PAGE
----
Unlocking the Poverty Penalty and Upscaling the Respect for Rights in Kenya's Informal Settlements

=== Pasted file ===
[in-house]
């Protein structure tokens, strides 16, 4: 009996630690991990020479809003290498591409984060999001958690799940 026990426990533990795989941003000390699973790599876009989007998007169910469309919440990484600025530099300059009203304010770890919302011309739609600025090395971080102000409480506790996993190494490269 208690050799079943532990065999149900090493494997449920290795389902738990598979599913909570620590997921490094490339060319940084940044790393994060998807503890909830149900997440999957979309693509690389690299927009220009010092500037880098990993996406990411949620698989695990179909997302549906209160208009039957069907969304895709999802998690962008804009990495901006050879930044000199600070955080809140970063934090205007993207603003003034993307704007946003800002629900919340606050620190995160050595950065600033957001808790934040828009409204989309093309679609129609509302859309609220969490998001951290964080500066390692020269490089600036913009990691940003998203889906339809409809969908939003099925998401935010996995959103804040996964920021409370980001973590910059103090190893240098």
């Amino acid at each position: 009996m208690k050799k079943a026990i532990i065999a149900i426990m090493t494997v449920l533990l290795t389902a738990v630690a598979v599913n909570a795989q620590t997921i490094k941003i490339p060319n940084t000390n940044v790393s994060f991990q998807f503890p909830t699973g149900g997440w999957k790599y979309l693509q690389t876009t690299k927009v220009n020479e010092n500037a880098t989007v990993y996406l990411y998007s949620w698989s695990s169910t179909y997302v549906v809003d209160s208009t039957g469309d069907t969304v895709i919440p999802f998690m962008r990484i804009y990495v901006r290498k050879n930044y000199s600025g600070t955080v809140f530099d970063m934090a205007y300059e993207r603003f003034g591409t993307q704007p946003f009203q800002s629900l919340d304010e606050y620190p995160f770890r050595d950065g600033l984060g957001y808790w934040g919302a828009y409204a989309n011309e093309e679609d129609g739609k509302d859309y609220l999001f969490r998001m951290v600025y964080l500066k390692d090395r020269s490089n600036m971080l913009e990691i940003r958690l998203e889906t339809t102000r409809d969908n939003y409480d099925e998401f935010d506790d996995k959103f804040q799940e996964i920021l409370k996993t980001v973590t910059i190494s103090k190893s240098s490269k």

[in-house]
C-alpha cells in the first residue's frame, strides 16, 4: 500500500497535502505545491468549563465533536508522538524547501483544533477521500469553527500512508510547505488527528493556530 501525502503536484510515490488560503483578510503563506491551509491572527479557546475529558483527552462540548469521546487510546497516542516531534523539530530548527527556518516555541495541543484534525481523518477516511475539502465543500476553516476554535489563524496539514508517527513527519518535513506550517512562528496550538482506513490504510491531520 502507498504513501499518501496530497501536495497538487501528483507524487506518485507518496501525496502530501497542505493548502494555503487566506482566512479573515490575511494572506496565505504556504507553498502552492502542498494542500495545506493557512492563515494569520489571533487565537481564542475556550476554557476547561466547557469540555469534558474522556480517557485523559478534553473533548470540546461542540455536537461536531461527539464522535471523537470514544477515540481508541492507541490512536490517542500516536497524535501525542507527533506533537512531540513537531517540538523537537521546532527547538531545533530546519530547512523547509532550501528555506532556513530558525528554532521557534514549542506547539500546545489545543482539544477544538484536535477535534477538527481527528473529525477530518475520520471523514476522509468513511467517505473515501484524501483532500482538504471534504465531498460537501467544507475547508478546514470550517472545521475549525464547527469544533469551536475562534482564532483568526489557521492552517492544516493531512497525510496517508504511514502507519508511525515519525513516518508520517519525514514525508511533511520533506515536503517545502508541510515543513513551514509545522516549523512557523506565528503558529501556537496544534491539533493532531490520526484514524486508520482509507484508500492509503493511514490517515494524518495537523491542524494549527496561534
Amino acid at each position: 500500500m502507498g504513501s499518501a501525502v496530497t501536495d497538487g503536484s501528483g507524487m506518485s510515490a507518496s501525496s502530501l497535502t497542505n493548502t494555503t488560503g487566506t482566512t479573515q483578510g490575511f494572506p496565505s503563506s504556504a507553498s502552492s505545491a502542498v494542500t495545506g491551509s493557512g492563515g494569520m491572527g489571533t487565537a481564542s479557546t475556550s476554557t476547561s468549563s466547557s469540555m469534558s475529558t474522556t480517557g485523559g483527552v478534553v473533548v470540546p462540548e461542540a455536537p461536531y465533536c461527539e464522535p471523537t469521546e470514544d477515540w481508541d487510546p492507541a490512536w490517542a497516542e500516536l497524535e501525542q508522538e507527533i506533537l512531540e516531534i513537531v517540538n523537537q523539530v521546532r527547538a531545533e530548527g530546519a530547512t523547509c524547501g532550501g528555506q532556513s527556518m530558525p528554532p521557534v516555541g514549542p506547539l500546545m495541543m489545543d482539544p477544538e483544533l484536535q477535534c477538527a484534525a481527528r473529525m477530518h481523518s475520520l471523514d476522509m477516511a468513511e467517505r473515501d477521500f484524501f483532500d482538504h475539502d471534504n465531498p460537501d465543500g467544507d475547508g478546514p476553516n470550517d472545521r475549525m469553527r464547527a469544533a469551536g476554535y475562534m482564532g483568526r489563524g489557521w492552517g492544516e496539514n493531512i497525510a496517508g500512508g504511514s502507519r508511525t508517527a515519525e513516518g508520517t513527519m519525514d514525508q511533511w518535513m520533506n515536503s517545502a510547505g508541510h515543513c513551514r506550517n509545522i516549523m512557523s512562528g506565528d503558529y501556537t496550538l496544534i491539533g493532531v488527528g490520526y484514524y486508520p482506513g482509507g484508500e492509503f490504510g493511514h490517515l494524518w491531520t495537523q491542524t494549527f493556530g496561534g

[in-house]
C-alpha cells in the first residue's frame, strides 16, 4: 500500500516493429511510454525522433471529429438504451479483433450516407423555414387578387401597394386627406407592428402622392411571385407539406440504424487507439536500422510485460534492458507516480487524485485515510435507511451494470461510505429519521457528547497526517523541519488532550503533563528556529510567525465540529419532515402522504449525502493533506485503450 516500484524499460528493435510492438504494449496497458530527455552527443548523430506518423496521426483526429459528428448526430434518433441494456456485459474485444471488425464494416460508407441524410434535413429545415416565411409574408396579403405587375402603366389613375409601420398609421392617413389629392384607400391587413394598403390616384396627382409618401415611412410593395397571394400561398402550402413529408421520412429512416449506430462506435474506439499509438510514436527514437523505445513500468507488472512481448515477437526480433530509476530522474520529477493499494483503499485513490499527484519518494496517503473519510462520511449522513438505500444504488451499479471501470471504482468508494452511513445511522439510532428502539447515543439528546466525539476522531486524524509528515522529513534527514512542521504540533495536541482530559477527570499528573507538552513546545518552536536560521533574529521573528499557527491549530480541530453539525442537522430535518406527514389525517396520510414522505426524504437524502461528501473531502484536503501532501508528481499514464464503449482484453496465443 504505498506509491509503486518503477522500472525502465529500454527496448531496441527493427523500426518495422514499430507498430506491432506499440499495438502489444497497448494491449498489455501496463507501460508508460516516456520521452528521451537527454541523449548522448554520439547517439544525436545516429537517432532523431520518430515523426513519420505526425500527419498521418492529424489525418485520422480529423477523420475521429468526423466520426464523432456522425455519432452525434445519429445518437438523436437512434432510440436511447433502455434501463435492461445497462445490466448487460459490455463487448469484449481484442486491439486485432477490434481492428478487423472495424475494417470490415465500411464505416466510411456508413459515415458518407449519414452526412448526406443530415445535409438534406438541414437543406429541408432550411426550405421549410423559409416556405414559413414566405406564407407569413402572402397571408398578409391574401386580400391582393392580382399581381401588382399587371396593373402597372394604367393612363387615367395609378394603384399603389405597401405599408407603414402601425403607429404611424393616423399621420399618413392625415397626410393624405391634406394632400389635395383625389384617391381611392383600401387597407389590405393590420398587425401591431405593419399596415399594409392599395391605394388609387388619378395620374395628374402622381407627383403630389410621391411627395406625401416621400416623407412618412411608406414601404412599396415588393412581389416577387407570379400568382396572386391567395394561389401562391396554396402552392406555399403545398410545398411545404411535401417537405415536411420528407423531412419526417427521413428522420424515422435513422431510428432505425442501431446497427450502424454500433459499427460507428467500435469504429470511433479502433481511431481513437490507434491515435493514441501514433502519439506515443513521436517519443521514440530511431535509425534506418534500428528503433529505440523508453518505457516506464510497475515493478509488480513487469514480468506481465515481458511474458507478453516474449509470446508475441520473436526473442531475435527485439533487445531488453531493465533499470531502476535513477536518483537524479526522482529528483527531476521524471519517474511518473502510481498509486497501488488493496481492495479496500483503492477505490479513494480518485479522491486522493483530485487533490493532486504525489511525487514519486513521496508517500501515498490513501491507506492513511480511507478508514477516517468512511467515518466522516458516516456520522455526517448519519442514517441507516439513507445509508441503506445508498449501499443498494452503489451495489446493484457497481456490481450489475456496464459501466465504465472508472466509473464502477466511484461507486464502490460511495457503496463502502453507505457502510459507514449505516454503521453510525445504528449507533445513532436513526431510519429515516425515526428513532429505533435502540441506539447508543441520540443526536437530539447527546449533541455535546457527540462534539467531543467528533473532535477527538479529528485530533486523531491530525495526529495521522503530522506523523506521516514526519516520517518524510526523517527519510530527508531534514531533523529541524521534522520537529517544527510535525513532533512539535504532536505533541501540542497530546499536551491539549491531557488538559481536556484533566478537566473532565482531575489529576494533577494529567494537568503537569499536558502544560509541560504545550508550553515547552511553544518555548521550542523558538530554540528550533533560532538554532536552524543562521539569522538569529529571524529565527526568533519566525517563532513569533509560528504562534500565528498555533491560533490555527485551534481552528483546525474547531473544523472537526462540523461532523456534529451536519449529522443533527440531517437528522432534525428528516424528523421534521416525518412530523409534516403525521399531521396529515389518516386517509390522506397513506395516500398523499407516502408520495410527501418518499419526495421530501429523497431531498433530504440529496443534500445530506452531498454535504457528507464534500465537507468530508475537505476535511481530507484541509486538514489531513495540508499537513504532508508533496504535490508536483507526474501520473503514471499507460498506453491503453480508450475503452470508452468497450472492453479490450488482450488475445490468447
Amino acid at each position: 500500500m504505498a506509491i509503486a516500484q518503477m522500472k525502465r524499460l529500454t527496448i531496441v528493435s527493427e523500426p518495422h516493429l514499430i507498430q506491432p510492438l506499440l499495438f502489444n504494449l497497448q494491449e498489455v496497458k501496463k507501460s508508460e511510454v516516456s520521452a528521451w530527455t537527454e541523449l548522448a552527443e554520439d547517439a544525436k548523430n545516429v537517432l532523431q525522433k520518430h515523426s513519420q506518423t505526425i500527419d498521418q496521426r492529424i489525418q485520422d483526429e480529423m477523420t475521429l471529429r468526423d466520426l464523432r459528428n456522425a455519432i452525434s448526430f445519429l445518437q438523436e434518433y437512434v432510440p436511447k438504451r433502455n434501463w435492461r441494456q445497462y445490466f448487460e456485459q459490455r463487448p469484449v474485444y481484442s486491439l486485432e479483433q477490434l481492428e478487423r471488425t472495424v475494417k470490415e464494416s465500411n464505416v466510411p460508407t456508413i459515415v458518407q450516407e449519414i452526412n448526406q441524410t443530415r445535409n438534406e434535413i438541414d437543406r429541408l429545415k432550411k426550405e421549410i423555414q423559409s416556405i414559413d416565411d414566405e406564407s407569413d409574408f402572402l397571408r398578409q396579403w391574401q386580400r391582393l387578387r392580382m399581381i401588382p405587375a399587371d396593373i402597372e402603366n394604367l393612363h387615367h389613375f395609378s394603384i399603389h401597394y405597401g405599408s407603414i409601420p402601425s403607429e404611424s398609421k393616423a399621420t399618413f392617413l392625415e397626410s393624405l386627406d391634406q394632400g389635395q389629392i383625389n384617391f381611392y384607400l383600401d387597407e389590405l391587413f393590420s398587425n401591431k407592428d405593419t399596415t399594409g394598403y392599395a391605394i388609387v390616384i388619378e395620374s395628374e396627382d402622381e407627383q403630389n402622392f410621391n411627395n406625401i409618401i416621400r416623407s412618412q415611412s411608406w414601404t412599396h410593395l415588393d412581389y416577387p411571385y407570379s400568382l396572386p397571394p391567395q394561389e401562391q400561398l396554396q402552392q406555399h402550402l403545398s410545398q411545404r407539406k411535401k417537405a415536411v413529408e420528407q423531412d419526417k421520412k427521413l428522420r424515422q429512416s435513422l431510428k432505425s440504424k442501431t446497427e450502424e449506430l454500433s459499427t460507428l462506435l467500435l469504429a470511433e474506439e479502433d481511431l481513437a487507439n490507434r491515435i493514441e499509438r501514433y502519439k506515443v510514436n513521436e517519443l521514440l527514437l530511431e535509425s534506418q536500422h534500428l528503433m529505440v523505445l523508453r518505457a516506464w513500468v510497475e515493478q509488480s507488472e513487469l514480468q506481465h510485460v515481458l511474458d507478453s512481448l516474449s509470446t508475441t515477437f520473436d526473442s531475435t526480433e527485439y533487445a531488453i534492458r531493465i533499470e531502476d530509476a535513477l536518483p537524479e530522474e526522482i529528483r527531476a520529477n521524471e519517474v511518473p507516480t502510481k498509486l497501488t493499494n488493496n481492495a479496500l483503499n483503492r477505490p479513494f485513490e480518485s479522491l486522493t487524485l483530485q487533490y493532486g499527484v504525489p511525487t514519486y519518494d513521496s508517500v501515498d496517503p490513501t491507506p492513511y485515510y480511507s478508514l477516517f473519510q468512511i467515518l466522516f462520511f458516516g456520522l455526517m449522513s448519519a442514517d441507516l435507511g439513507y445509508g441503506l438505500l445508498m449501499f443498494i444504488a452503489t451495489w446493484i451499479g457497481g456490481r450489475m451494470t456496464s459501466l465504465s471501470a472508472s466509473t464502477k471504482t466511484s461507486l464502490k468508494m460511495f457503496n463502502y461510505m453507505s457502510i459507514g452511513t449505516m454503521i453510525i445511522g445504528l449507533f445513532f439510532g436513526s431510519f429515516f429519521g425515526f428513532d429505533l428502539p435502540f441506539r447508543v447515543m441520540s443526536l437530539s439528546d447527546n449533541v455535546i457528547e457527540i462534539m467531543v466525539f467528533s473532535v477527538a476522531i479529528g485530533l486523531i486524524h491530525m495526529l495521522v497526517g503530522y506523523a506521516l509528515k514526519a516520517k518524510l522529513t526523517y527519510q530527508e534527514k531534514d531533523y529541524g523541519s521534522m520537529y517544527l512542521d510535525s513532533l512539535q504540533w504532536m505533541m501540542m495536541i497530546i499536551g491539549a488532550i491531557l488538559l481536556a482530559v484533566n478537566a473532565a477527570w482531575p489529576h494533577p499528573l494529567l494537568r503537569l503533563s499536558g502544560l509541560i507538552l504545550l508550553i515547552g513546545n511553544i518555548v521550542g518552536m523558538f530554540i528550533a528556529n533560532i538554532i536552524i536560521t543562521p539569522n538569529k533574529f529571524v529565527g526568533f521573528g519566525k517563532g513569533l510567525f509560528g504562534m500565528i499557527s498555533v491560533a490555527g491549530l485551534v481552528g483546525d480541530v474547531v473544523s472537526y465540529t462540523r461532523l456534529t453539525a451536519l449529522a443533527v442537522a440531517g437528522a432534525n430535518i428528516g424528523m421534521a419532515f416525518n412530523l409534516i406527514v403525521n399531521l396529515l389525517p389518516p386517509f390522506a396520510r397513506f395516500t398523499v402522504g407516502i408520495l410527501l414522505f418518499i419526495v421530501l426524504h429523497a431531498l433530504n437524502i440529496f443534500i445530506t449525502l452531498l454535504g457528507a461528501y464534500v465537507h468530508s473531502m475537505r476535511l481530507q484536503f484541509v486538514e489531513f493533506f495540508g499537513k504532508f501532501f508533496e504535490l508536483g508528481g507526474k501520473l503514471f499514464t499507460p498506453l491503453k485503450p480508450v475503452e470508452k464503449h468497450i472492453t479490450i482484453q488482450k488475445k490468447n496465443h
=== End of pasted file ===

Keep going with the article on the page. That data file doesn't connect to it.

Kenya's population is becoming increasingly urban. In Nairobi, over half the population lives in slums or informal settlements, which are plagued by cramped living conditions and poor access to basic services. Women face additional burdens, particularly in the area of personal security. In Nairobi's Mukuru settlement, the "poverty penalty" means that residents pay three to four times more for the available poor services than in wealthier neighbourhoods nearby. Behind the scenes is a complex informal and highly commercialized web of power and governance, where landlords and criminal organizations thrive, often through violence or extortion. In part, these conditions result from both gaps in existing laws and policies and from failures to apply them; however, Kenya's 2010 Constitution has provided some hope in confronting decades of exclusion and lack of access to justice by the poor. This project, implemented by local partner Muungano Wa Wanavijiji Akiba Mashinani Registered Trustees, will build on previous research efforts that have developed legal, financial and planning models that provide a first approach on how to unlock the poverty penalty. The solutions address both technical and governance obstacles to upgrading, improving service delivery and the security of land tenure that ensure basic rights and living conditions for Mukuru residents. Once living conditions are improved, residents can tap into their economic potential and escape the current cycle of exclusion and poverty. In Nairobi, new research and continued engagement with the county and with local residents will feed into the development of further tools to support upgrading programs and policies. Implementation of pilot projects, such as a special housing fund for the Mukuru settlement, will generate new legal, planning, and financial knowledge that can feed into scaling-up efforts across the county. In Kiambu County, research will focus on settlements in Thika, a fast-expanding peri-urban centre. Drawing on experiences from Mukuru, the research will support proactive efforts by the county to address informal settlement challenges, which are only now emerging, and not yet at a scale seen in large centres like Nairobi. The research in this case could then guide policies and practices in other peri-urban centres across the country.